I, being Rip Van Winkle, have found things have changed. 
I was going to run an older verions of Redhat, but, the software seems to have security issues.  So, I blew the redhat box away and installed Ubuntu 11.04.  This version of Linux at least seems to be running a more current version of Bind and Sendmail.  Bind installed no problem and I think sendmail did as well.  (No GUI, Xwindows but, was able to install it)

Now that at least the machine is online and with IPv4 and IPv6 addresses on it, I need to start the configuration of Bind.

I am trying it figure if Bind 9x has basically 2 files or 3. 

I think there is still a named files and at least 1 .db file.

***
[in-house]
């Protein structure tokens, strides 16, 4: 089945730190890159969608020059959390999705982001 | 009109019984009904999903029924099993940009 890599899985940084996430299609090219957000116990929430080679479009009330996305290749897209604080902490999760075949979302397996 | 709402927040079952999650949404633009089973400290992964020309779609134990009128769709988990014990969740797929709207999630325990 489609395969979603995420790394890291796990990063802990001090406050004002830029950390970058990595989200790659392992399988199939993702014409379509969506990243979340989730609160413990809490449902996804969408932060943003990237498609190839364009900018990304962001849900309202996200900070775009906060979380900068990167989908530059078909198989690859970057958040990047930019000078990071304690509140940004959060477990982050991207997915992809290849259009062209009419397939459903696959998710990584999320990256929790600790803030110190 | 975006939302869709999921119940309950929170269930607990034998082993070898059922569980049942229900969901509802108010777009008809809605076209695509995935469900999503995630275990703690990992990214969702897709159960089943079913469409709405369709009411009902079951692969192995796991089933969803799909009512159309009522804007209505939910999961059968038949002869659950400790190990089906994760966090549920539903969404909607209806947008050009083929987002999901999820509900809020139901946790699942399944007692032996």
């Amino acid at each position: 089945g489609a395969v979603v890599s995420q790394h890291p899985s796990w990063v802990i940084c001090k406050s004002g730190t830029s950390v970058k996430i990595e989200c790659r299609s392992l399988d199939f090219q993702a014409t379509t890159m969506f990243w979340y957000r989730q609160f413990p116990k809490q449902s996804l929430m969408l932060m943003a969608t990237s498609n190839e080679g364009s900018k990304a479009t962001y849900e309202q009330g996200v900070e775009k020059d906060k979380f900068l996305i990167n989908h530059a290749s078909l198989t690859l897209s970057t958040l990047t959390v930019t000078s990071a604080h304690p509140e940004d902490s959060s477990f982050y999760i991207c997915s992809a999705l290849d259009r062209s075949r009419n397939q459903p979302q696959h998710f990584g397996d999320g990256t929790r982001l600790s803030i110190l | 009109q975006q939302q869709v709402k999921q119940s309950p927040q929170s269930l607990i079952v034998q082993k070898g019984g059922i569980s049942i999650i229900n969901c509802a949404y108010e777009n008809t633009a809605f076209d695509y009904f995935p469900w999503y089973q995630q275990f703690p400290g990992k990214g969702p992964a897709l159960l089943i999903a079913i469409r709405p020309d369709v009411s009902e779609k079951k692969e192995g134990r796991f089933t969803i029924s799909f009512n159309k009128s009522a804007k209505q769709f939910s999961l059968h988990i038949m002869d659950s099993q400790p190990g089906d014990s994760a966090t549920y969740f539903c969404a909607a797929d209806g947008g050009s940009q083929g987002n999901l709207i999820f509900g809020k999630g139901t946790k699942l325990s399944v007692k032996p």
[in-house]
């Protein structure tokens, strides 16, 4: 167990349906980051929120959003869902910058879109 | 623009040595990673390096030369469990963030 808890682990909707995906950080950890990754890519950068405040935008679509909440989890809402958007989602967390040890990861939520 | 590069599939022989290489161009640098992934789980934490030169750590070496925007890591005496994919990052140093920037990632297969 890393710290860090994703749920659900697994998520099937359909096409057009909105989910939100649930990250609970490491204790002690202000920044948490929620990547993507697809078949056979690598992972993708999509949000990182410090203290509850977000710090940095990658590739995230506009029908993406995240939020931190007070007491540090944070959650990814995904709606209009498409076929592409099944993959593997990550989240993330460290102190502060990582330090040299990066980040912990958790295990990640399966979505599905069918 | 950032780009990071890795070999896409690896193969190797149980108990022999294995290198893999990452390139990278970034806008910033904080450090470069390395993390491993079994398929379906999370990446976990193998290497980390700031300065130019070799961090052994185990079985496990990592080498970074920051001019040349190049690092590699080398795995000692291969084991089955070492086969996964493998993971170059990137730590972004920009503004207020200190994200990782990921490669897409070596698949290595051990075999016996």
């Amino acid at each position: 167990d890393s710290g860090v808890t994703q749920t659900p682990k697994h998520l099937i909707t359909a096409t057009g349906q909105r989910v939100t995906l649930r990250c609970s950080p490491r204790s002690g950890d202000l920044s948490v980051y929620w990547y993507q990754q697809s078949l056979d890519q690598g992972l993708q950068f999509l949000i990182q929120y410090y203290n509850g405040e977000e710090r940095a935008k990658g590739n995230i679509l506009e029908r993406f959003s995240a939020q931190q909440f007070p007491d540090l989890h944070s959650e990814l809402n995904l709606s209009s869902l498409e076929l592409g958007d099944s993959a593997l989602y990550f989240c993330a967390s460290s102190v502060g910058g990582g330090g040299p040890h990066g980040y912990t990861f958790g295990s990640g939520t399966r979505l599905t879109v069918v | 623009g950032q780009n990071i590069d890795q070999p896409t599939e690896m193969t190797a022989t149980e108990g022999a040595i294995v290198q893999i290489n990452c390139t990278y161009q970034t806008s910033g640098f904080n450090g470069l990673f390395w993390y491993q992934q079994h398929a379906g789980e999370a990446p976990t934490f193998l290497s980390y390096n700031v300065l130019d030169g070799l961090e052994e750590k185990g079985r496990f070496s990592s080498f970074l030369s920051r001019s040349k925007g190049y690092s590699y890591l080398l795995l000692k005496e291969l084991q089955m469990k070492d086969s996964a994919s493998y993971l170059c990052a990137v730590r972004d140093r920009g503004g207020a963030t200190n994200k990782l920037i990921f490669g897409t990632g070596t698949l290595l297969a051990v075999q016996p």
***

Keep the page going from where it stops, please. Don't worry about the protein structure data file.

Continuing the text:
Please let me know or if anyone has some examples, I would appreciate it.

I don't want a direct answer as I don't mind having to figure it out, but, I would not mind some guidance in the right direction.

Thanks much..
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pcreager

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Re: Cert continuation
« Reply #13 on: June 16, 2011, 09:25:53 PM »

At the very minimum, BIND needs just two files: named.conf and a zone file for your domain.  

When I installed BIND 9.7.1-P2 on Ubuntu, the build gave me 4 conf files (main file + 3 include files) plus 4 or 5 sample db files (zone files).  You don't have to use any of the extras if you don't want to.
 
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mikesampson

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Re: Cert continuation
« Reply #14 on: June 17, 2011, 12:12:29 AM »

I have used bind and powerdns in the past however I recently setup dns for my local lan and went with unbound. A single <30 line config handled everything including ipv4/6 lan clients and forwarding google requests to he's white listed name servers.